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A Role of the Parasympathetic Nervous System in Cognitive Training

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Background: Vision-based speed of processing (VSOP) training can result in broad cognitive improvements in older adults with amnestic mild cognitive impairment (aMCI). What remains unknown, however, is what neurophysiological mechanisms account for the observed training effect. Much of the work in this area has focused on the central nervous system, neglecting the fact that the peripheral system can contributes to changes of the central nervous system and vice versa.

Objective: We examined the prospective relationship between an adaptive parasympathetic nervous system response to cognitive stimuli and VSOP training-induced plasticity.

Method: Twenty-one participants with aMCI (10 for VSOP training, and 11 for mental leisure activities (MLA) control) were enrolled. We assessed high-frequency heart rate variability (HF-HRV) during training sessions, and striatum-related neural networks and cognition at baseline and post-training.

Results: Compared to MLA, the VSOP group showed a significant U-shaped pattern of HF-HRV response during training, as well as decreases in connectivity strength between bilateral striatal and prefrontal regions. These two effects were associated with training-induced improvements in both the trained (attention and processing speed) and transferred (working memory) cognitive domains.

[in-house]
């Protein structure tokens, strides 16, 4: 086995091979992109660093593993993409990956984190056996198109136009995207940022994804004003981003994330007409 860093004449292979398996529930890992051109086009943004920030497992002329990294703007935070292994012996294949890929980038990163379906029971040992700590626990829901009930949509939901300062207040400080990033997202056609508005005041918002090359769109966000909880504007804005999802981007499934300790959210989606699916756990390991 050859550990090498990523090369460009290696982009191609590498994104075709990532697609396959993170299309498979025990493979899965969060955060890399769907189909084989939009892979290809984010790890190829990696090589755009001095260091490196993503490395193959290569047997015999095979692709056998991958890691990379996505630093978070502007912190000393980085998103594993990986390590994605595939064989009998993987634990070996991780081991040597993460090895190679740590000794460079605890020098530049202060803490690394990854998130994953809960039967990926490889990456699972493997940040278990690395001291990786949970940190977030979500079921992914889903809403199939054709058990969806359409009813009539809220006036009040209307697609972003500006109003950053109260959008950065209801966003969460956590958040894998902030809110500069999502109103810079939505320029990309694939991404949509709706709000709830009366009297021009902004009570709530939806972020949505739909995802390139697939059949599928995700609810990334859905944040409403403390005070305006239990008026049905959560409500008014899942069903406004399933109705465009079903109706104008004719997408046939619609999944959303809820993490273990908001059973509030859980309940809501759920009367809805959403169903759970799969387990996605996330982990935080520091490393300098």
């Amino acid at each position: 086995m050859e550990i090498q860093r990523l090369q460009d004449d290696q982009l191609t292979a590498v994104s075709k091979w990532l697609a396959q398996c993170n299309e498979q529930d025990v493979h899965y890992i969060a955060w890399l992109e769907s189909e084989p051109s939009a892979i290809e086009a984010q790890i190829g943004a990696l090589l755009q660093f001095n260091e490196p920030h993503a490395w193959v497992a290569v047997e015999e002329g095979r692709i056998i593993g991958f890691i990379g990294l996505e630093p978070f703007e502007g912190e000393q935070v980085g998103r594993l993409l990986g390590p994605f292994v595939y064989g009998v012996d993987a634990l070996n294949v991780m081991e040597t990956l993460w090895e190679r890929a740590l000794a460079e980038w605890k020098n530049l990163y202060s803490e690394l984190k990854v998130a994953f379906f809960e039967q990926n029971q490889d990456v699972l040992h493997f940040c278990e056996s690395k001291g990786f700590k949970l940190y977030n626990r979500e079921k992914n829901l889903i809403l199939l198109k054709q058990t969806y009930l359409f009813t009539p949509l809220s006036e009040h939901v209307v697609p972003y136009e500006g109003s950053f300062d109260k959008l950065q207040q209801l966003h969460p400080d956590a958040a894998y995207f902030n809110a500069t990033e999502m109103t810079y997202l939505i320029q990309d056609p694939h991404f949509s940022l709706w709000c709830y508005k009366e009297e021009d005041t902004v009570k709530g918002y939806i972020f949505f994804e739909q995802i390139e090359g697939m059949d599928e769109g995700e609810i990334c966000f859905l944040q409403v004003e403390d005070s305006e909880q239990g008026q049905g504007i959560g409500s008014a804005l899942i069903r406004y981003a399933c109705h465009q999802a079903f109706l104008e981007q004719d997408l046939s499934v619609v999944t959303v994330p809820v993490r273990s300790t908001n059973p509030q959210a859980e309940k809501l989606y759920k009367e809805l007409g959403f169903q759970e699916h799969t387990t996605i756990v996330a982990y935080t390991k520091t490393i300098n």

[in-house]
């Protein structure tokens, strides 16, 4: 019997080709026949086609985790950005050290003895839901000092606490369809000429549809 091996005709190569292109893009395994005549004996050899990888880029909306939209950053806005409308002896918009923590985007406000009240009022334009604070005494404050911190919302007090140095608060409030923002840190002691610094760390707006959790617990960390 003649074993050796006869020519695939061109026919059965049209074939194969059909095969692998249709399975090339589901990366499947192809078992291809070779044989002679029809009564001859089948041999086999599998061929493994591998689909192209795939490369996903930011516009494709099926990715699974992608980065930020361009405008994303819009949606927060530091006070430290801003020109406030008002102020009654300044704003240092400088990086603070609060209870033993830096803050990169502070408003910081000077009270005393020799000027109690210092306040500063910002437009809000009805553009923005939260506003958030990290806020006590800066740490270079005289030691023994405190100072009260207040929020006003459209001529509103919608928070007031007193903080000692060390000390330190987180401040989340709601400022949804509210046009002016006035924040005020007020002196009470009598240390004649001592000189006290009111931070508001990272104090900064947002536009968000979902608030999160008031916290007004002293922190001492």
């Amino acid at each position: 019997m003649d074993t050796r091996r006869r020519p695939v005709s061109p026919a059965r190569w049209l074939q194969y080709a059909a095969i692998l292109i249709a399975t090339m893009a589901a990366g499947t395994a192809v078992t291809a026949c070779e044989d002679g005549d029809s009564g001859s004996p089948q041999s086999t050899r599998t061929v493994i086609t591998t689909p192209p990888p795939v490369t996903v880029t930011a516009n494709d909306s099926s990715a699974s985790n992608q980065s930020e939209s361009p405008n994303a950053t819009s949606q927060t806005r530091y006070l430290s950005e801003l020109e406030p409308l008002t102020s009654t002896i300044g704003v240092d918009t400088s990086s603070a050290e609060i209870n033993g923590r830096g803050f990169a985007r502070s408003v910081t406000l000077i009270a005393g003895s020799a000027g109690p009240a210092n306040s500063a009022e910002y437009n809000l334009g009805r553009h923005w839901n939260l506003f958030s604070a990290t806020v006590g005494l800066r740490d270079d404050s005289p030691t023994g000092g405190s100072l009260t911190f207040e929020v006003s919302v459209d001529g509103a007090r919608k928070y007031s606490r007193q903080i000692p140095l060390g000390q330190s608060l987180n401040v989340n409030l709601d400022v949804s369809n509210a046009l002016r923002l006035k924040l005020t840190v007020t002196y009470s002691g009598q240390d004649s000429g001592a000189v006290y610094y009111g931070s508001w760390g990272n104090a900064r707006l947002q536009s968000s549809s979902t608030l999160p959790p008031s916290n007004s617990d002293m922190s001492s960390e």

Conclusion: This work provides novel support for interactions between the central and the peripheral nervous systems in relation to cognitive training, and motivates further studies to elucidate the causality of the observed link.

Keywords: Parasympathetic nervous system; amnestic mild cognitive impairment; cognitive training; processing speed; striatum; working memory

Document Type: Research Article

Publication date: July 1, 2017

This article was made available online on May 30, 2017 as a Fast Track article with title: "A Role of the Parasympathetic Nervous System in Cognitive Training".

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  • Current Alzheimer Research publishes peer-reviewed frontier review and research articles on all areas of Alzheimer's disease. This multidisciplinary journal will help in understanding the neurobiology, genetics, pathogenesis, and treatment strategies of Alzheimer's disease. The journal publishes objective reviews written by experts and leaders actively engaged in research using cellular, molecular, and animal models. The journal also covers original articles on recent research in fast emerging areas of molecular diagnostics, brain imaging, drug development and discovery, and clinical aspects of Alzheimer's disease. Manuscripts are encouraged that relate to the synergistic mechanism of Alzheimer's disease with other dementia and neurodegenerative disorders. Book reviews, meeting reports and letters-to-the-editor are also published. The journal is essential reading for researchers, educators and physicians with interest in age-related dementia and Alzheimer's disease. Current Alzheimer Research provides a comprehensive 'bird's-eye view' of the current state of Alzheimer's research for neuroscientists, clinicians, health science planners, granting, caregivers and families of this devastating disease.
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